Only 14% of Americans, almost 46 million people, live in rural areas. But these communities represent nearly two-thirds of primary care health professional shortage areas, according to data from the Health Resources and Services Administration (HRSA).
The Kaiser Family Foundation estimates that an additional 14,858 healthcare providers are needed to eliminate this shortage across the country. A 2021 survey found that the turnover rate at hospitals (the aggregate rate of employee turnover for a hospital) increased to 19.5% in 2020. In their projections for 2020, 16% fewer hospitals expected an increase in their labor force compared to 2019.
Ensuring that the supply of healthcare providers outpaces the turnover rate — and that the supply is distributed to areas with shortages rather than to areas with provider surpluses — is critical to supporting the health of rural communities.
Although living in rural America offers positives such as more space, fewer people, scenic landscapes, and a sense of community, there are challenges to staying healthy.
While we all experience ups and downs throughout our lives, we can generally adapt – thanks to resilience. Times of difficulty or stress won’t go away. We will always face them. But according to the Mayo Clinic, having resilience can give you the ability to see past challenges, find enjoyment in life, and better handle stress.
Resilience in the workplace
These challenges result from the fact that many residents in rural areas don’t have access to healthcare. Barriers to healthcare cause increases in unmet needs, a lack of preventive and screening services, and inadequate treatment of illnesses.
According to the Rural Health Information Hub (RHIH), barriers to access include:
Distance and Transportation
Rural populations are more likely to have to travel long distances to access healthcare, particularly subspecialist services. This can be a significant burden in terms of travel time, cost, and time away from the workplace. In addition, the lack of reliable transportation is a barrier to care. While public transit is generally an option for patients in urban areas, it is often lacking in rural areas. Likewise, rural communities often have more elderly residents with chronic conditions that require multiple visits to medical appointments. This can be a big challenge when public or private transportation availability is not there.
While both urban and rural healthcare workforce shortages are a massive issue across the country, the most significant impact is felt in rural communities. A regular source of care requires an adequate workforce. Some health services researchers argue that evaluating healthcare access by measuring provider availability is inadequate to fully understand the issue. Measures of nonuse, such as counting rural residents who could not find an appropriate care provider, can help provide a fuller picture of whether a sufficient healthcare workforce is available to rural residents.
A shortage of healthcare professionals in rural areas of the U.S. can restrict access to healthcare by limiting the supply of available services. As of September 2022, 65.6% of Primary Care Health Professional Shortage Areas were located in rural areas.
Health Insurance Coverage
Individuals without health insurance have less access to healthcare services. According to Geographic Variation in Health Insurance Coverage: United States, 2021, rural children and adults under 65 were more likely than their urban peers to be uninsured.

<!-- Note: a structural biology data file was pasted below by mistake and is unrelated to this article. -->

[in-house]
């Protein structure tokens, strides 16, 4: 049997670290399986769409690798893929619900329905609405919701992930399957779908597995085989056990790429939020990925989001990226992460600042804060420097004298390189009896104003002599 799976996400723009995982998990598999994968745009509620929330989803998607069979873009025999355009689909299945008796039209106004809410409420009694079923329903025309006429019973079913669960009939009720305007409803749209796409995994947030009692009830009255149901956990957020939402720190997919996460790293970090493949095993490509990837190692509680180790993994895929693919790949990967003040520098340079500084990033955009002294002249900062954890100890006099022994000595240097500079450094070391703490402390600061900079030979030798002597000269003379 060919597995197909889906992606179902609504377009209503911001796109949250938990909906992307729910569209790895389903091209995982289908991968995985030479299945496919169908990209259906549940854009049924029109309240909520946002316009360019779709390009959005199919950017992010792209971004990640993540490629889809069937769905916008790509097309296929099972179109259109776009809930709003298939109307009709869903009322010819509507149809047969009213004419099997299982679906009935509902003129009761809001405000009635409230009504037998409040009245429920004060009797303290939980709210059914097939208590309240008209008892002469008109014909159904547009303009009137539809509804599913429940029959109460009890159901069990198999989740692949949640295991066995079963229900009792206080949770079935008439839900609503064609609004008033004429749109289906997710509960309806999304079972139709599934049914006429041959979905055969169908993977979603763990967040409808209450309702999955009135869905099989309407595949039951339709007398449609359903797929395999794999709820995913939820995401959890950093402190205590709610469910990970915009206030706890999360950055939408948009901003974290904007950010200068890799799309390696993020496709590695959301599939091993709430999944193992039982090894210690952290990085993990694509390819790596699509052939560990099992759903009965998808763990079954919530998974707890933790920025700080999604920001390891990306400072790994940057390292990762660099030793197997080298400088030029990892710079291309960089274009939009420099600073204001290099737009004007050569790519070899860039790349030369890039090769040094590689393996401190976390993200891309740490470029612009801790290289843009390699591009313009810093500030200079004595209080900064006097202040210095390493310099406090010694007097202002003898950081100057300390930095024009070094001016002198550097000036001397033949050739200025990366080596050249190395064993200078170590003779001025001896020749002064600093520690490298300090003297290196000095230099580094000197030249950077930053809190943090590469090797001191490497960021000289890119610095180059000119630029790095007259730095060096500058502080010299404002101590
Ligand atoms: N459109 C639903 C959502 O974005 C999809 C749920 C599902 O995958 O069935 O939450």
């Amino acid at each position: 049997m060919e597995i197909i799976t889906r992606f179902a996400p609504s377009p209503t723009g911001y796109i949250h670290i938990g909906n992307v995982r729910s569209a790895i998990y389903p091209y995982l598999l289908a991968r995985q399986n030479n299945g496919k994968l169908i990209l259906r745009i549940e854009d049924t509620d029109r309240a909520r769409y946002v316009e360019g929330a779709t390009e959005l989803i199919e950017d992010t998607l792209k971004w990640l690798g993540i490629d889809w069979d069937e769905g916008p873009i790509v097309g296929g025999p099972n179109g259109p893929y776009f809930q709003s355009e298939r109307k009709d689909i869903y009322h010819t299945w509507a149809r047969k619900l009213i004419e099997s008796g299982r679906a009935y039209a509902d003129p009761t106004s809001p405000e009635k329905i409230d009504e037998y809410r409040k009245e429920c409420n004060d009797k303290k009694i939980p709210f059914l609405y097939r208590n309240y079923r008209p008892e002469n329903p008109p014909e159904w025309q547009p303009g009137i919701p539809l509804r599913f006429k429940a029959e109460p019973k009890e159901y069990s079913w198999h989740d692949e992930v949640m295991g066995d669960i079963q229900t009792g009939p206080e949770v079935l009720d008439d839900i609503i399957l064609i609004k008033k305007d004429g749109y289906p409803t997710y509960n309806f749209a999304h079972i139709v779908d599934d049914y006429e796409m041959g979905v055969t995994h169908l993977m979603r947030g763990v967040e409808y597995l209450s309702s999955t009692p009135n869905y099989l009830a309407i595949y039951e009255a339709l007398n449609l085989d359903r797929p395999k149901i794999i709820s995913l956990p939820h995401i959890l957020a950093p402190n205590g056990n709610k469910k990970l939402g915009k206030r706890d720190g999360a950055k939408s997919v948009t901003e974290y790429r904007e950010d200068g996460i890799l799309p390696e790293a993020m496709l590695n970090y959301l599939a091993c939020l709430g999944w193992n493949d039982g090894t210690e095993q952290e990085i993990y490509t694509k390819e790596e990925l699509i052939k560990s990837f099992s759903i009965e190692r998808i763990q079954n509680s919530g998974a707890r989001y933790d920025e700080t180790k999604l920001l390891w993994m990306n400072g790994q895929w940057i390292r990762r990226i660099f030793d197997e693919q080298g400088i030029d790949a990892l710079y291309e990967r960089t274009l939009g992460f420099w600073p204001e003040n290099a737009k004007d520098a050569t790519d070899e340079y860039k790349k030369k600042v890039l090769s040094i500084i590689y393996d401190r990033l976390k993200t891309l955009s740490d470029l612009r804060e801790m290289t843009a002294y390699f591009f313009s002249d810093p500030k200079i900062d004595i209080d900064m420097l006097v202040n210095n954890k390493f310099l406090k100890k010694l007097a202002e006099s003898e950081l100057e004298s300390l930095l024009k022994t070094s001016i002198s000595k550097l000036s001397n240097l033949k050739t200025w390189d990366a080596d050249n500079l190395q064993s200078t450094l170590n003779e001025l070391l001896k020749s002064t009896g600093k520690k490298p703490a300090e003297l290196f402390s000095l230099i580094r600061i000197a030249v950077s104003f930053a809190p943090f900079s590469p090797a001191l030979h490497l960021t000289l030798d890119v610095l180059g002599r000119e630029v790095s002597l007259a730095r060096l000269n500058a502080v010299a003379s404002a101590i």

The June 2016 issue brief from the Office of the Assistant Secretary for Planning and Evaluation, Impact of the Affordable Care Act Coverage Expansion on Rural and Urban Populations, found that 43.4% of uninsured rural residents reported not having a usual source of care, which was less than the 52.6% of uninsured urban residents reporting not having a usual source of care. However, the brief also reports that 26.5% of uninsured rural residents delayed receiving healthcare in the past year due to cost. The Affordable Care Act and Insurance Coverage in Rural Areas, a 2014 Kaiser Family Foundation issue brief, points out that uninsured rural residents face greater difficulty accessing care due to the limited supply of rural healthcare providers who offer low-cost or charity healthcare, when compared to their urban counterparts.
Health insurance affordability is a concern for rural areas. A RUPRI Center for Rural Health Policy Analysis policy brief, Health Insurance Marketplaces: Issuer Participation and Premium Trends in Rural Places, 2018, evaluated changes in average health insurance marketplace (HIM) plan premiums from 2014 to 2018. Average premiums were higher in rural counties than in urban counties. In addition, rural counties were more likely to have only one insurance issuer participating in the HIM. Medicare Advantage plan copays and deductibles are also higher in rural areas. Likewise, no-cost benefits like health clubs and transportation are less frequently offered in rural areas.
While telehealth services were already becoming more popular and widespread at the beginning of 2020, measures implemented in response to the COVID-19 pandemic accelerated this growth. Unfortunately, many areas still lack access to broadband internet and experience slow internet speeds, both of which are barriers to utilizing these services. Rural individuals are nearly two times more likely to lack broadband access than their urban counterparts. A Peterson Center on Healthcare and Kaiser Family Foundation report, How Might Internet Connectivity Affect Healthcare Access?, found that 7% of people in metropolitan areas did not have internet connections at home in 2019, while 13% of people in nonmetropolitan areas lacked it.